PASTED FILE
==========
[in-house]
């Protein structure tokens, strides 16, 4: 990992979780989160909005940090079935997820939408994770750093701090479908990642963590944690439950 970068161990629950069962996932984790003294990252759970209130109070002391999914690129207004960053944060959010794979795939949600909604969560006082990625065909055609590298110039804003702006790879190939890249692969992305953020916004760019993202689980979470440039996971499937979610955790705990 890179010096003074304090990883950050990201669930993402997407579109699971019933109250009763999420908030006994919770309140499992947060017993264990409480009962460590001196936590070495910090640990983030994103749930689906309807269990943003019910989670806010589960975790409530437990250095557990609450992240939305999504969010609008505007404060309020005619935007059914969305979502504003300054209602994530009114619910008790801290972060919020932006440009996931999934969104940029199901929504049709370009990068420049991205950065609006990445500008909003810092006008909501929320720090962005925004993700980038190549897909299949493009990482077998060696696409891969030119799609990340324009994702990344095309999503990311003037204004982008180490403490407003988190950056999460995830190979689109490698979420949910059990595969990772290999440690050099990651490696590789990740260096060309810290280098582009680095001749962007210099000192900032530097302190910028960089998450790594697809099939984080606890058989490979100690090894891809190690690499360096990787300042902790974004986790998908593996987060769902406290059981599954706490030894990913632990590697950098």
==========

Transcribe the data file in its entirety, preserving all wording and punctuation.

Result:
[in-house]
């Protein structure tokens, strides 16, 4: 990992979780989160909005940090079935997820939408994770750093701090479908990642963590944690439950 970068161990629950069962996932984790003294990252759970209130109070002391999914690129207004960053944060959010794979795939949600909604969560006082990625065909055609590298110039804003702006790879190939890249692969992305953020916004760019993202689980979470440039996971499937979610955790705990 890179010096003074304090990883950050990201669930993402997407579109699971019933109250009763999420908030006994919770309140499992947060017993264990409480009962460590001196936590070495910090640990983030994103749930689906309807269990943003019910989670806010589960975790409530437990250095557990609450992240939305999504969010609008505007404060309020005619935007059914969305979502504003300054209602994530009114619910008790801290972060919020932006440009996931999934969104940029199901929504049709370009990068420049991205950065609006990445500008909003810092006008909501929320720090962005925004993700980038190549897909299949493009990482077998060696696409891969030119799609990340324009994702990344095309999503990311003037204004982008180490403490407003988190950056999460995830190979689109490698979420949910059990595969990772290999440690050099990651490696590789990740260096060309810290280098582009680095001749962007210099000192900032530097302190910028960089998450790594697809099939984080606890058989490979100690090894891809190690690499360096990787300042902790974004986790998908593996987060769902406290059981599954706490030894990913632990590697950098």